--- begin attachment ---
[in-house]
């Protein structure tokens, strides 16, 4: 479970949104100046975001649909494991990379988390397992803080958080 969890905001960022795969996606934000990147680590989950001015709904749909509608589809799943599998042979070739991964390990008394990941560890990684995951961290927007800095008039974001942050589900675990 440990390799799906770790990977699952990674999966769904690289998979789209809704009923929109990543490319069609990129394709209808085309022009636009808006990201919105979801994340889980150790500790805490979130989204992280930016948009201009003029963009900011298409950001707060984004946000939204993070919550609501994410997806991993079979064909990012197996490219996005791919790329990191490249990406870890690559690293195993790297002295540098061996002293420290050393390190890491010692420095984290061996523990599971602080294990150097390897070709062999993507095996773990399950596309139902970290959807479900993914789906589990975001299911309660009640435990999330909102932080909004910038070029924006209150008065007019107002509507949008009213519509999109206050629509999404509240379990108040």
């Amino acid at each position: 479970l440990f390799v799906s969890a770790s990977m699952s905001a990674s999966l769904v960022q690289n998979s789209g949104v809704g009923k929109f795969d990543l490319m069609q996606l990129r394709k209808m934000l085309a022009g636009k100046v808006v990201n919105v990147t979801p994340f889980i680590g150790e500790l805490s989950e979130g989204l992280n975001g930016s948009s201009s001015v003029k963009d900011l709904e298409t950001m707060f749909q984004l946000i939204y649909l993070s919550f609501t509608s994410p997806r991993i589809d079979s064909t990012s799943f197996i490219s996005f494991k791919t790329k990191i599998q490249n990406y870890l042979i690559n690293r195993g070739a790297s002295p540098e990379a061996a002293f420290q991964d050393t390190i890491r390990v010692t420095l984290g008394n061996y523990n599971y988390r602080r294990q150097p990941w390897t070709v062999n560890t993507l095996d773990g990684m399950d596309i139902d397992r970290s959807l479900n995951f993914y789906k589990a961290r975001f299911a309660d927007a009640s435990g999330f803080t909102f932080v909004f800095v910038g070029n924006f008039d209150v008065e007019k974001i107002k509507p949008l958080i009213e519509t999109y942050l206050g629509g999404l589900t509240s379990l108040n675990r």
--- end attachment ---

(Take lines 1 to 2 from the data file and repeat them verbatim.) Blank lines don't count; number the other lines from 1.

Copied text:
[in-house]
């Protein structure tokens, strides 16, 4: 479970949104100046975001649909494991990379988390397992803080958080 969890905001960022795969996606934000990147680590989950001015709904749909509608589809799943599998042979070739991964390990008394990941560890990684995951961290927007800095008039974001942050589900675990 440990390799799906770790990977699952990674999966769904690289998979789209809704009923929109990543490319069609990129394709209808085309022009636009808006990201919105979801994340889980150790500790805490979130989204992280930016948009201009003029963009900011298409950001707060984004946000939204993070919550609501994410997806991993079979064909990012197996490219996005791919790329990191490249990406870890690559690293195993790297002295540098061996002293420290050393390190890491010692420095984290061996523990599971602080294990150097390897070709062999993507095996773990399950596309139902970290959807479900993914789906589990975001299911309660009640435990999330909102932080909004910038070029924006209150008065007019107002509507949008009213519509999109206050629509999404509240379990108040």